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  • Category: Improve Your English

    Who is Tom in Tomfoolery?


    Is the name Tom related to Tomfoolery? How did the word Tomfoolery originate? In what contexts is it used today? Is it related with the popular Tom and Jerry cartoons? Discuss about Tomfoolery over here,

    We use the word Tomfoolery when somebody is clowning around, generally being mischievous in a harmless manner. I would like to know how the name Tom came into the word foolery as its prefix. Who is Tom? What is the origin of his presence in the word? Has it anything to do with the Tom and Jerry cartoons?

    The genuine answer of course is what I want to know, but a few witty remarks & unique possible reasons that are within forum etiquette guidelines too are welcome!
  • #573855
    Tom is a very ordinary name. Generally, any ordinary person would be a silly person too. Tom is a British word representing the word Tommy which means a British soldier. British soldiers are funny and witty soldiers who fight with their might. Tomboy is a girl who enjoys the rough, funny and noisy activities of a boy. Tomfoolery is silly behaviour connected with an ordinary, innocent and funny behaviour. We cannot enjoy life without such Toms in our life. We name our pets like dogs and cats as 'Tommy' for their silly behaviour with their boss.
    No life without Sun ¤

  • #573857
    One thing is clear that the component Tom of the word 'Tomfoolery' has not come from the phrase 'Tom, Dick and Harry' which is generally used to describe a group of unspecified people.
    The history says that 'Thome Fole' was a name assigned to individuals perceived to be of little intelligence in the in the Middle ages like the name 'Lallu' in the northern parts of India. The name 'Thome Fole' gradually got evolved into the spelling tomfool used to describe a professional clown or a buffoon in a play or pageant.

    Let us encourage each other in sharing knowledge.

  • #573880
    Tom is used as a generic, symbolic, representative name for an ordinary male. In every place there will be a more common name for men and women. Even now when the novelists and cinema makers try to portray certain stereotype characters they use the common representative names to convey the actual effect of the character. It is there in every language or every region.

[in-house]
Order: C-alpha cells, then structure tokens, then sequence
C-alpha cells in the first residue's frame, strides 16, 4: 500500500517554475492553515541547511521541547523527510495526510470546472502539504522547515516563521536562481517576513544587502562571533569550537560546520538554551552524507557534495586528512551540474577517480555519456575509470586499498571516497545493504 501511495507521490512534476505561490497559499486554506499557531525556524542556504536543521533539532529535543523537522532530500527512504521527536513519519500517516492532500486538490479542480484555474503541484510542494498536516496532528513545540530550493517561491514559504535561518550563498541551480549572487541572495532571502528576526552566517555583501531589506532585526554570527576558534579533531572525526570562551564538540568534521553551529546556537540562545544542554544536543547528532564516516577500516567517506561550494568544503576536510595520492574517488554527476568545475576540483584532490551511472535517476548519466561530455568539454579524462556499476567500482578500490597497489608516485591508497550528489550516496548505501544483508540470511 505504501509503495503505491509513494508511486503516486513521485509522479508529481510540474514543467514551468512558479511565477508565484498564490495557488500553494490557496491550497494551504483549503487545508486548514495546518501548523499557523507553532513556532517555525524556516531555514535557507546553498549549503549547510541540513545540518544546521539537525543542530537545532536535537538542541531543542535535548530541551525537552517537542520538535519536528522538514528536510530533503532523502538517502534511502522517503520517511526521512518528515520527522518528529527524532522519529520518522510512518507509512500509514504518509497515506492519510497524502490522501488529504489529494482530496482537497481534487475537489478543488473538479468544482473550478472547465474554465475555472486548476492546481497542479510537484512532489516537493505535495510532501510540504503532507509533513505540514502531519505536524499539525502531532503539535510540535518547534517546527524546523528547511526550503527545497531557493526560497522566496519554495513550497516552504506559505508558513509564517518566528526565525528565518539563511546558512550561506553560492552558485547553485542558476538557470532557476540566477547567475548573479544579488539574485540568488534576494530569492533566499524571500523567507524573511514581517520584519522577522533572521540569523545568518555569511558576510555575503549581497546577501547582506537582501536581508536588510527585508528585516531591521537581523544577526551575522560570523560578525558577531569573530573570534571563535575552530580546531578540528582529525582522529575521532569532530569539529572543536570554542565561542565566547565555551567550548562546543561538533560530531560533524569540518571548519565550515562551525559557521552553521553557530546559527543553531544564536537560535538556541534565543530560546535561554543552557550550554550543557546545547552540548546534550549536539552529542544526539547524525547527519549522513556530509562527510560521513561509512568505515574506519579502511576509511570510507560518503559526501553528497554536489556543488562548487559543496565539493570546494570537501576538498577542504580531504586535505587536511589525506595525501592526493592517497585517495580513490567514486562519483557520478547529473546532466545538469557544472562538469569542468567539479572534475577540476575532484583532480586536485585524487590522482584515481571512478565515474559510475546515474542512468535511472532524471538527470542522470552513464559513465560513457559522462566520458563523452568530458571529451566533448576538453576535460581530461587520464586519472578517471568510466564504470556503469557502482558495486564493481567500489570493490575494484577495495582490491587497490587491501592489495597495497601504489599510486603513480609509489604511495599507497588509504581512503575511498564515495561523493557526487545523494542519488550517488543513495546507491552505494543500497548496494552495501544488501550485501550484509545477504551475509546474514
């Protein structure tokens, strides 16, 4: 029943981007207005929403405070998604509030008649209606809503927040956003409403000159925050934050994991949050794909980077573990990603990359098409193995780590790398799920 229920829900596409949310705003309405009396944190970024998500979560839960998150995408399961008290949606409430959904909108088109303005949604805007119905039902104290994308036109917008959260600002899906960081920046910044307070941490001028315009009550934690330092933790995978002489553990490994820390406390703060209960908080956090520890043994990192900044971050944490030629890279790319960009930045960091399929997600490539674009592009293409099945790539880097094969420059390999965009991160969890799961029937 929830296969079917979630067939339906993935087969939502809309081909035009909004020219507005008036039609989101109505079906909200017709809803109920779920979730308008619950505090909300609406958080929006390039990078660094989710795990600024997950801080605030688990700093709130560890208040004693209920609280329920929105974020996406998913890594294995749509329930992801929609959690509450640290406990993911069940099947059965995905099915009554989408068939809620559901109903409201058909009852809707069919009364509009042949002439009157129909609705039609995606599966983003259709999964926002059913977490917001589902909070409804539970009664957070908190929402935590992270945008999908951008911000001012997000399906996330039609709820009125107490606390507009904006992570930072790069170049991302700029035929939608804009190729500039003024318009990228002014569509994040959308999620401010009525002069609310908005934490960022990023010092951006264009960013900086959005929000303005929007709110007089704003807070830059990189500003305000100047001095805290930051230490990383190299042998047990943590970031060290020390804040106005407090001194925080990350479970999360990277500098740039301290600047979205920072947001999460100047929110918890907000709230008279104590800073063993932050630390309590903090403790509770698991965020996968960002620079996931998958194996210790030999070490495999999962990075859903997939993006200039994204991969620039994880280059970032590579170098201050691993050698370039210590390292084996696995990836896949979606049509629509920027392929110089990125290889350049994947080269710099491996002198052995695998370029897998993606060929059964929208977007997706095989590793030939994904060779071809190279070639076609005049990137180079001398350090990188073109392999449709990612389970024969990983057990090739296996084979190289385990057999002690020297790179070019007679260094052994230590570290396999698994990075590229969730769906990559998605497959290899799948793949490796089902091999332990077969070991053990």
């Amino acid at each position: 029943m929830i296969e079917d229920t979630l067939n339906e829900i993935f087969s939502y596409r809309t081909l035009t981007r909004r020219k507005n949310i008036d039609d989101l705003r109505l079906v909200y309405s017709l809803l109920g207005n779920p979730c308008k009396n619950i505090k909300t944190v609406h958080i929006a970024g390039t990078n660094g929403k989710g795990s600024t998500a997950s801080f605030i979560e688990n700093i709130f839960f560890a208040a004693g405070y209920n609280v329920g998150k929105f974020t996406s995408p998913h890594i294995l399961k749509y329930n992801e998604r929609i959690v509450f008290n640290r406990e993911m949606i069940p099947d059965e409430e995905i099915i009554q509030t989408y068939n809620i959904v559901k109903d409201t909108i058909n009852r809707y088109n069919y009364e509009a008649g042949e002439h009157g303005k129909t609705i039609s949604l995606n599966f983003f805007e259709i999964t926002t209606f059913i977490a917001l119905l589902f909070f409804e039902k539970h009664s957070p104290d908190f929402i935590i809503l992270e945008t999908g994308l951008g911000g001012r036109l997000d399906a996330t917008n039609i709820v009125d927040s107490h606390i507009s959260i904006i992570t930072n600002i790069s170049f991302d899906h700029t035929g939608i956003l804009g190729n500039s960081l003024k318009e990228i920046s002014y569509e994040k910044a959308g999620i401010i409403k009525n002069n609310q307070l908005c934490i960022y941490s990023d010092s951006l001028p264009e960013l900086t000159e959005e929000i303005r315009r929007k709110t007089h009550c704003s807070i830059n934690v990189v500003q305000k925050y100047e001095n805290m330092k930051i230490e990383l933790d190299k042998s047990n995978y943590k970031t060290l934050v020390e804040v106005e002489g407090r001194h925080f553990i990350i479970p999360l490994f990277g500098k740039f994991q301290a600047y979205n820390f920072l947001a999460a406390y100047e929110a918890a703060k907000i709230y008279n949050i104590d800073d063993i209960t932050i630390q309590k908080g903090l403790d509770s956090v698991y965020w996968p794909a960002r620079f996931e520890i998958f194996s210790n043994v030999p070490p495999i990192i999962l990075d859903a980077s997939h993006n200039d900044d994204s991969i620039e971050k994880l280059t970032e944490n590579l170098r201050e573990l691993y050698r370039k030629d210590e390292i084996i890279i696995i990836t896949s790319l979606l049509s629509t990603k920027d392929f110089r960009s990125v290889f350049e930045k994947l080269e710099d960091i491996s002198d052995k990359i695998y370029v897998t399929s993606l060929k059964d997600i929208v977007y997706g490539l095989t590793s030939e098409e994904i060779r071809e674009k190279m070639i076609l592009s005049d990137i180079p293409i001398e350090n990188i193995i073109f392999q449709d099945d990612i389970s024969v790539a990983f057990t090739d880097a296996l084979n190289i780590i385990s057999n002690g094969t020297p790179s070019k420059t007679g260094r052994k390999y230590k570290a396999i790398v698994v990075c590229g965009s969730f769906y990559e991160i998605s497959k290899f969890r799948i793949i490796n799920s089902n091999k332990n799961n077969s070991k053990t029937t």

In that was Tom (which is like the common name Thomas) stands for a generic ordinary male person. Its commonness can be seen from the usage 'every Tom, Dick and Harry'. In archaic usage, a girl who behaves like a boy is called tomboy. A male cat is called Tomcat.
    Some people who may not have steady job, earning etc resort to various small tricks to earn even by begging and may 'fool around' to pass time. As Tom was a common name these people used to have either as original or assumed for disguise, they were called as Tomfools and their activities tomfoolery.
    However I do not give that attribute to Tomato or I do not think that TOMorrow is male characteristic. It is also a general belief that women generally 'tom tom' about anything especially the gold and dresses they purchased recently. I am yet to fathom then why poor 'Tom' is used for that. But then, Tomahawk is more meaning ful for a male because it was the male responsibility to fight it out. However when Tom comes in edn what is the significance- like custom?

    ==================================
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  • #573943
    Ah! A question, I did not expect to see here. Who is Tom and what is his connection with tomfoolery?

    I share here, what I can recollect from a discussion during an English lecture. Shakespeare's works were part of our course study. We were made to read all of his works and it was common to have lively discussions on our interpretations (sometimes in the graveyard, sitting on graves, surrounded by tall swaying pine and rhododendron trees, mist engulfing us – I'm getting nostalgic here).

    My English professor was a gold medallist right through her college life and had also penned many books. It was while we were exchanging views on King Lear that the discussion drifted to Tom the Fool. Those who have read King Lear would be familiar with the character of Tom the Fool. Apparently, 'tomfoolery' is a term coined after the character of Tom the Fool. This is what my professor (who was an alumna of University of Oxford) told us.

    A fool will always try to make sense of his nonsense!

  • #579102
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    “Whenever I feel the need to exercise, I lie down until it goes away.” - Paul Terry

  • #579144
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    K Mohan
    I consider myself as the learner everyday


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